Mother’s Day is one of the most hectic days for restaurants. It’s such a challenge for restaurant and hotel staff that it just makes people in the industry want to throw their hands up in the air and give up.
Author of “The Bitchy Waiter: I’m Really Good at Pretending to Care,” Darron Cardosa said, “Every server knows that working on Mother’s Day is hell. In fact, if I die and go to hell, I completely expect it to be Mother’s Day 365 days a year.”
Tough for Restaurants
Why is it hell? Huge groups, kids in tow, food-fussy people and then people who just don’t want to leave once the meal is done at restaurants.
“The anticipation alone can make you anxious. It gets jam-packed. People are calling at the last minute for a reservation, and there are other people who made multiple reservations so Mom could have her pick and they never cancel, people who take out their mother once a year tell you, ‘Nothing can go wrong!’, said Joe Haley who works as a waiter at an Italian restaurant in Massachusetts.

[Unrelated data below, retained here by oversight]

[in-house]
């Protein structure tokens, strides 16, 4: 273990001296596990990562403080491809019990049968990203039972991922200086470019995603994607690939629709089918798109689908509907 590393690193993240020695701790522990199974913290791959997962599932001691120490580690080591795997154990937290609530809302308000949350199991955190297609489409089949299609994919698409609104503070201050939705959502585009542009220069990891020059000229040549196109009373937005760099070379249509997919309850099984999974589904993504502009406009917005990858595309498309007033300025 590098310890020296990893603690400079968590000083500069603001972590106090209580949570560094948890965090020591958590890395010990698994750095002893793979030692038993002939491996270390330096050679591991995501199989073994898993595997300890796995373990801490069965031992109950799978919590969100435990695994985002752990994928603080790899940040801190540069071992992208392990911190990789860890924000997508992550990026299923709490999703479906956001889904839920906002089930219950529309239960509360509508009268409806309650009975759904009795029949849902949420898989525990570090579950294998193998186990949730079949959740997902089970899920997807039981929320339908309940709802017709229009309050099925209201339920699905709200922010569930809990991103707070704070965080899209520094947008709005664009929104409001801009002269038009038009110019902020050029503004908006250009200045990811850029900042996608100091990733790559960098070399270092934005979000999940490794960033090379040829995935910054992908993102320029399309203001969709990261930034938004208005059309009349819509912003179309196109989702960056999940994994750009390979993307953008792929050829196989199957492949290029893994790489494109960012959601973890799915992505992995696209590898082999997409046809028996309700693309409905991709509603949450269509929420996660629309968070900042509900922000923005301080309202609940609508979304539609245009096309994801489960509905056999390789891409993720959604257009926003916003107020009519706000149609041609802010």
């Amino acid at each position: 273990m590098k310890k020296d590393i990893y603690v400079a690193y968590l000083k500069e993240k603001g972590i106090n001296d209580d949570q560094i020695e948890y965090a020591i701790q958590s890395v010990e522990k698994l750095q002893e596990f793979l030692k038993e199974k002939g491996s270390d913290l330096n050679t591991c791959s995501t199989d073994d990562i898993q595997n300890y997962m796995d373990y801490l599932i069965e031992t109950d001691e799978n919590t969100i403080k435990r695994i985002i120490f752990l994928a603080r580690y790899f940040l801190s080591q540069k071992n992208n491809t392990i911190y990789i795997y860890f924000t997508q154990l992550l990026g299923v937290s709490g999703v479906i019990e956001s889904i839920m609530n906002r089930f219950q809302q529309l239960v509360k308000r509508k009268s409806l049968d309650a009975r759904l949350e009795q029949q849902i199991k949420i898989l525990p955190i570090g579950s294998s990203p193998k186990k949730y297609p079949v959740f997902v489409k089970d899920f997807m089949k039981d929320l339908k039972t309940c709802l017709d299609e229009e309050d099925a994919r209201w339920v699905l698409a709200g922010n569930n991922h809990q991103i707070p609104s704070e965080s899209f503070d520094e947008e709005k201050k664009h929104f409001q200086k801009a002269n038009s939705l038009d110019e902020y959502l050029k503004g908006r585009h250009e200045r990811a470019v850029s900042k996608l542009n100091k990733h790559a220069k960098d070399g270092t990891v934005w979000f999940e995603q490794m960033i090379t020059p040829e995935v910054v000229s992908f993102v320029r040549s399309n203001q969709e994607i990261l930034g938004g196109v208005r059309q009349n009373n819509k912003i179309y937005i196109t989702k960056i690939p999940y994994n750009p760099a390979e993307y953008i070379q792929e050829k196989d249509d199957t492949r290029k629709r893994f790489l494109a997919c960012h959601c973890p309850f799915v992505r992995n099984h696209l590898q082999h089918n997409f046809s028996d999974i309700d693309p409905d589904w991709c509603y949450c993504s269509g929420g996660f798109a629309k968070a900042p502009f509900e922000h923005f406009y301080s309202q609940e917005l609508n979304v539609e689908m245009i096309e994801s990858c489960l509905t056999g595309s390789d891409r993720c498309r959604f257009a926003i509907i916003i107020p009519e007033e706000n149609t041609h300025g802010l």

The irony is everything can and does go wrong.
“And every family has at least one black sheep or in-law who can’t be relied upon to save their lives. Mother’s Day: I dread it,” he said.
Post pandemic it appears people also want more food and tastier food as if to make up for the deprivation of outings and delicious food in the last few years.
Chef Art Smith who has worked for Oprah Winfrey and Jen Bush said people seem to want more of everything. “They’re drinking more. They want more carbs – if it’s Mac and cheese, it has to be the cheesiest. But they want salads, and they want more veg sides too. They just want more,” he said.
The National Retail Federation estimates that Mother’s Day spending will reach $35.7 billion this year, with a record $6.5 billion alone spent on a meal or outing, up 6% from last year.
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